Photo by: dklimke
Written by Maak
From Auckland to Chicago, from Dubai to Dublin, the Irish, their descendants, and anybody else wanting a good party, celebrates St. Patrick’s Day on (or around) March 17th. Here are some of the great places to celebrate St. Patrick and a bit of background about who St. Patrick was and why it is celebrated.
St. Patrick is the patron saint and national apostle of Ireland who is credited with bringing Christianity to Ireland. While not the first to bring Christianity to Ireland, St. Patrick is said to have encountered the Druids at Tara and abolished their pagan rites. The story holds that he converted the warrior chiefs and princes, baptizing them and thousands of their subjects in the "Holy Wells" that still bear this name.
Following the potato famines, when many Irish emigrated, they took their traditions with them, and continued to celebrate March 17th, believed to be the day that St. Patrick died, and is certainly the reason that St. Patrick’s Day is celebrated around the world.
Photo by: infomatique
A no-brainer. Where else would you celebrate St. Patrick’s Day than in Ireland’s capital city Dublin, that is transformed into one big party from March 12th to 19th. The main event is the actual St. Patrick’s Day parade, which takes place in the city center on the 17th, and this year has the theme ‘Extraordinary World’, with street theatre troupes, artists, giant puppetry, dancers and marching bands from Ireland and across the globe.
Find out more about the parade and everything else taking place in Dublin during the week at www.stpatricksfestival.ie
Chicago, United States
Photo by: celikins
Over 1 million Chicago inhabitants descend from the Irish, so it’s no wonder that the weekend up to St. Patrick’s Day is one big green party. Celebrated on March 13th, even the Chicago River turns green for the day, 45kg of vegetable dye is poured into the river at 10:45am before the parade that kicks off at noon.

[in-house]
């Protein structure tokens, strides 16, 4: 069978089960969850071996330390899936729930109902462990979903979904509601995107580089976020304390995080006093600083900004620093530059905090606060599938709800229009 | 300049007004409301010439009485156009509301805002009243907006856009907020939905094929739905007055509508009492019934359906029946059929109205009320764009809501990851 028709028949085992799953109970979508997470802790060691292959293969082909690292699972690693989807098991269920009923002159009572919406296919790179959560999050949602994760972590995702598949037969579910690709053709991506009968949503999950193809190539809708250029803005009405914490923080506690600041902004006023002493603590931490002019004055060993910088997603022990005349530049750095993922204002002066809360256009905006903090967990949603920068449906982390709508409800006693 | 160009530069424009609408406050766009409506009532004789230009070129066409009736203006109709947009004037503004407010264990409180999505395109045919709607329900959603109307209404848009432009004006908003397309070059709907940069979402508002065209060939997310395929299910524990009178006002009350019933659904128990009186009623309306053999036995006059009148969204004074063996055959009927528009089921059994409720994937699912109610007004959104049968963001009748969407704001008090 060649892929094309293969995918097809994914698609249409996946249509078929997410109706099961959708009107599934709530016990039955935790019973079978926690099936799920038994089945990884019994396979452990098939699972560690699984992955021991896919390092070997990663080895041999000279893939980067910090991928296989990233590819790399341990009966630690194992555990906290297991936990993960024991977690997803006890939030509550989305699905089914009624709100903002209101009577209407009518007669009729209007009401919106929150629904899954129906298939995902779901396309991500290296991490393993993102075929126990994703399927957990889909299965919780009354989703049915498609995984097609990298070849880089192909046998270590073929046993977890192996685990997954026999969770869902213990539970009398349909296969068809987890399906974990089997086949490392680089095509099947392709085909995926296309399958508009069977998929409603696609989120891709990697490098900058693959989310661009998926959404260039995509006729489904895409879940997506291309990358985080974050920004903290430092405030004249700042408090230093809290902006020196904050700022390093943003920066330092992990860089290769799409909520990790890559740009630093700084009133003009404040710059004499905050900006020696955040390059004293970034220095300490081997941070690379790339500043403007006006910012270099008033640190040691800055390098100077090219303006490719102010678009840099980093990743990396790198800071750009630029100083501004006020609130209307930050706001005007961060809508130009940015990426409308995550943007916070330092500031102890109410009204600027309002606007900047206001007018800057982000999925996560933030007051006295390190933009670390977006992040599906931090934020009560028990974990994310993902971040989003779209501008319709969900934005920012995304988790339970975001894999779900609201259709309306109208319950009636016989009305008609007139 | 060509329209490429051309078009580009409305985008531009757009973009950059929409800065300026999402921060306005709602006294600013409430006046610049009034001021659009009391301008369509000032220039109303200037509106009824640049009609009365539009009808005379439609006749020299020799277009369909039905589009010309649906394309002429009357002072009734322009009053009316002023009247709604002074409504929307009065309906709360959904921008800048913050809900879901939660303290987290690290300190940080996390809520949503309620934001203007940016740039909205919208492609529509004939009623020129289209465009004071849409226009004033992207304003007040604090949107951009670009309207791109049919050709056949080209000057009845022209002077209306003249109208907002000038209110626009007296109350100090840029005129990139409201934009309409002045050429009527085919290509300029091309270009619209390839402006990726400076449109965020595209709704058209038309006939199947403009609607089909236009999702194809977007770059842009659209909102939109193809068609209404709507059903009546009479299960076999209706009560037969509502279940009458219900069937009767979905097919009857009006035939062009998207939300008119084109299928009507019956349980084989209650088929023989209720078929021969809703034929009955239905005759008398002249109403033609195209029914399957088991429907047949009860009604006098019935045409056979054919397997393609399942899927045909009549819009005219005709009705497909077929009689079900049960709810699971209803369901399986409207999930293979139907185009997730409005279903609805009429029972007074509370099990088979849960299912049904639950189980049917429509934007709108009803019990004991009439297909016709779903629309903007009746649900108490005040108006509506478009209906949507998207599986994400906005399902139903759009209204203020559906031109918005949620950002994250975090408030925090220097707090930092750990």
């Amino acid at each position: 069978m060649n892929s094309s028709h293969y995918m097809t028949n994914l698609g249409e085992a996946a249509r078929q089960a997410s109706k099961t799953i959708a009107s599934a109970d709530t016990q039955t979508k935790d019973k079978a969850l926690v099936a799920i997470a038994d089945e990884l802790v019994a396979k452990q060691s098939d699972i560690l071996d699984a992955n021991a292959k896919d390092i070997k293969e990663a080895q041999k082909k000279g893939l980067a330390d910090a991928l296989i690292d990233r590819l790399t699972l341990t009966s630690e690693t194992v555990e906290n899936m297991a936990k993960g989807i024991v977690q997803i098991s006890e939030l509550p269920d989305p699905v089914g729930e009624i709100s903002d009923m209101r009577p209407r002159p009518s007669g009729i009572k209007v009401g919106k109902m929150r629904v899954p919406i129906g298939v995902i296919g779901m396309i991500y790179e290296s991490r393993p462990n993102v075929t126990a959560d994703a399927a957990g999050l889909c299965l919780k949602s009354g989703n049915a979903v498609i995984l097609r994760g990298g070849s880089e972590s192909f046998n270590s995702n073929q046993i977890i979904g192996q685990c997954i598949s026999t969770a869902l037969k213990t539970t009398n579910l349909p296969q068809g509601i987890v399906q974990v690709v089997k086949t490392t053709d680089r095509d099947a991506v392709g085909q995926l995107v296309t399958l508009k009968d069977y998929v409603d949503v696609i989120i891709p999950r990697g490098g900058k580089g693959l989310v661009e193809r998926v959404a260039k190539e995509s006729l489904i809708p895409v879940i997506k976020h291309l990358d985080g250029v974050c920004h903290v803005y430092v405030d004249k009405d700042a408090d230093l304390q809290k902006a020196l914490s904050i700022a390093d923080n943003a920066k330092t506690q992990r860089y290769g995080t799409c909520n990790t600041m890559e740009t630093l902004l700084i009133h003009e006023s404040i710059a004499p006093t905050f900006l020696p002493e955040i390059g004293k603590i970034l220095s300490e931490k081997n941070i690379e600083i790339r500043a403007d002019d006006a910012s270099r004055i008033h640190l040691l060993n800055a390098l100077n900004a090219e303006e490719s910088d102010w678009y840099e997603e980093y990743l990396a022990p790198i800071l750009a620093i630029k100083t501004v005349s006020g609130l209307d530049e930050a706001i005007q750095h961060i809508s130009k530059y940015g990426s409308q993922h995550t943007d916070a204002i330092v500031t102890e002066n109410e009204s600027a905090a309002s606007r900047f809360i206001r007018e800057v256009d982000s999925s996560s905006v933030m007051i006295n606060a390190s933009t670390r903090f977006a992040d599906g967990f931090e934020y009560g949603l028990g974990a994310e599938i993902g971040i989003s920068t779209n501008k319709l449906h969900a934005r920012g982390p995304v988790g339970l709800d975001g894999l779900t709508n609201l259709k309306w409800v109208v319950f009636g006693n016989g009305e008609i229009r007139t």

Wrap up, it can be pretty cold as the wind whips off Lake Michigan.
Read more at: www.chicagostpatsparade.com
New York, United States
Photo by: billnwmsu
For the 249th consecutive year, the New York holds it’s legendary St. Patrick’s Day Parade, along 5th Avenue. Floats, automobiles, and exhibits, the usual elements that most people associate with parades, are not permitted in the parade, which attracts around 150,000 marchers each year and millions of people lining 5th Avenue.
Read more at: nyc-st-patrick-day-parade.org
Buenos Aires, Argentina
Photo by: Barnacles Hostels
St. Patrick's Day is celebrated in few non-English speaking countries, but exceptions are Uruguay and Argentina. Argentina has the 5th largest Irish community outside Ireland, thanks to the British invasion of 1806 that consisted primarily of Irish soldiers.
More than 50.000 green-clad people participated in last years St. Patrick's Day street party along 10 blocks of Reconquista (a street in downtown Buenos Aires, with several Irish pubs). Thank's to the mild climate, the party usually carries on well into the following day. The only downside is that Guiness costs twice as much as local beers due to to import tarrifs.
Boston, United States
Photo by: Aviad T
Boston has a stong Irish relationship - the closest major US port to Ireland, it bacame the dropping off port for many of the Irish who emigrated to the United States and gave name to its famous basketball team, the Celtics. Added to that, Boston has more Irish pubs than any city outside Ireland.
Boston has a wealth of activities for the week around St. Patrick Day, including the Irish heritage walk, Irish bands and its St. Patrick's Day's Parade featuring bagpipers and bands from Ireland, Boston, and across the United States. More than 600.000 usually turn out to watch the colorful floats, bands and other acts march by. The parade takes place on Sunday the 14th at 1pm.
Read more at: www.bostoncentral.com
Savannah, Georgia, United States
Photo by: caseyschied
Celebrated on the actual day, almost half a million people participate in the annual St. Patrick’s Day Parade, this year marking it's 186th parade. The original parade in 1813, was a small private affair for a group of men of Irish heritage to honor the anniversary of the death of St. Patrick and has grown over the years to become the cities largest annual celebration. Most people arrive a few days early to see the colouring the cities fountains green, as part of the festivities.
Read more at www.savannahsaintpatricksday.com.
Photo by: LabLab
If you want to go somewhere warmer to celebrate, St. Patrick’s Day, you probably can’t find anywhere better than Sydney, where autumn is just starting. Sydney’s celebrates with music in its numerous Irish bars, and a parade on March 21st, with all 32 Irish counties represented in the parade.
Anybody planning for a warm St. Patrick’s Day in Sydney, can read more at www.stpatricksday.org.au.